We added gel based coloring to a bowl of chocolate and this is what happens! Instant seizing. So yucky, and impossible to save! You could add some cream or milk to this to create a ganache or truffle filling, but that’s about all that could be done with a seized bowl of chocolate.
This is a beautiful bowl of purple chocolate colored using oil based coloring (either oil based liquid or powdered coloring will work)
If you notice your colored chocolate getting a little bit thicker, don’t keep microwaving it. Add in a little powdered cocoa butter to help think it out again.
Brands of Food Coloring
AmeriColor’s Soft Gel Paste offers you beautiful pigment and versatility in a wide array of colors (over 30!) The formula encapsulates your food in color to preserve flavor (no strange aftertaste!) and true color that will last (no fading here!) The gel concentrate won’t break down your icings which is especially helpful in non-dairy toppings. Cannot be used to color chocolate
Chef Master’s Food Coloring is a gel based food color that is formulated to give you bold color without affecting the taste, texture or consistency of your product.
With over 30 color options, these are ideal for coloring icings, fondants, gum pastes, batters, frosting, and more. Cannot be used to color chocolate.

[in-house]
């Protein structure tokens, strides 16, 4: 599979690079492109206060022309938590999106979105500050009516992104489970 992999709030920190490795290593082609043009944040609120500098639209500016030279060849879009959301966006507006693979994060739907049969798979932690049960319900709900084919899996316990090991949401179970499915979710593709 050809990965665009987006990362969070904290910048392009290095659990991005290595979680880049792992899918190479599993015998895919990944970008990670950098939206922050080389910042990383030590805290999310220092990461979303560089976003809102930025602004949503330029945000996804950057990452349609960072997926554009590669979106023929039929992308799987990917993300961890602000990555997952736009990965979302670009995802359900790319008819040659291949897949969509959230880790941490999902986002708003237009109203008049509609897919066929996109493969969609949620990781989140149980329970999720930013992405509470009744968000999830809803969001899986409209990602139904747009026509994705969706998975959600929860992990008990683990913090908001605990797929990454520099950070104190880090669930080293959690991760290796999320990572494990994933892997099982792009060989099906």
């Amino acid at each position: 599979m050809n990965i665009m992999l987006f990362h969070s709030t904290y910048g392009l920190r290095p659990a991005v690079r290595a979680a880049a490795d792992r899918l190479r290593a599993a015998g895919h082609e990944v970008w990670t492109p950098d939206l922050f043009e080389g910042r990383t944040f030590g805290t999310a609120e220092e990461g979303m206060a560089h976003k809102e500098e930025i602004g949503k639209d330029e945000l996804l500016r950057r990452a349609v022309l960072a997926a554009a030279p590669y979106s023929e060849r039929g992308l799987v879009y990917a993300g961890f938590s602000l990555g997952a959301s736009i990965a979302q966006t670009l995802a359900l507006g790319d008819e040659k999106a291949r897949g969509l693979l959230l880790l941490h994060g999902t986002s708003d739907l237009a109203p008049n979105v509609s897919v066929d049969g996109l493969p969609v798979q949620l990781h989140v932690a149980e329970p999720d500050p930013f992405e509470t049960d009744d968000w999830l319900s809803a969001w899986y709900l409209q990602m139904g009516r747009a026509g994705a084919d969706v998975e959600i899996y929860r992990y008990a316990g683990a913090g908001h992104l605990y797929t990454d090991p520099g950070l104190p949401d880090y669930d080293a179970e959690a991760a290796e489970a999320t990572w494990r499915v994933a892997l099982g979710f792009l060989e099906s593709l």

The Elite Colors are a powdered, fat soluble coloring making them great for chocolate, buttercream, cookies, cakes, and other fat-based creations. Due to this coloring being fat soluble, it does not work for coloring macarons or royal icing. We recommend choosing brighter or darker shades for a stronger color result.
Elite Color is a beautiful powdered color perfect for dusting, painting, and airbrushing.
Diamond Dust Edible Glitter is a great way to add some sparkle and excitement to your baked goods, drinks, confections, and more. To use: just sprinkle the dry Diamond Dust on top of your finished product. This dust does adhere better to ingredients that are still slightly wet and not completely set. No need to add liquid to your Diamond Dust, as it is a GLITTER that you sprinkle, not a pearl dust that you paint.
Colour Mill oil based food coloring is not your typical food color. Their colors feature a unique ingredient blend that loves to adhere to fats and oils. Because of this, these colors work best in chocolate, buttercream, cake batters, ganache, fondant, and other fat-based creations . With 27 different color options, this is a fun product to have around.
At the end of all this coloring fun, the most important part is to enjoy the process. If there’s ever a question, call the store, we are happy to help troubleshoot your confectionary concerns. Happy decorating!
This post is a part of our Gygi Guide to Decorating. We share all about frosting, decorating bags + tips, sprinkles and food coloring. Learn more about getting the perfect finished product, here.
Looking for the perfect frosting recipe? Try one of our favorites.
Want more practice with chocolate? Check out Chocolate 101. We’ll spill the cocoa beans on everything you need to know.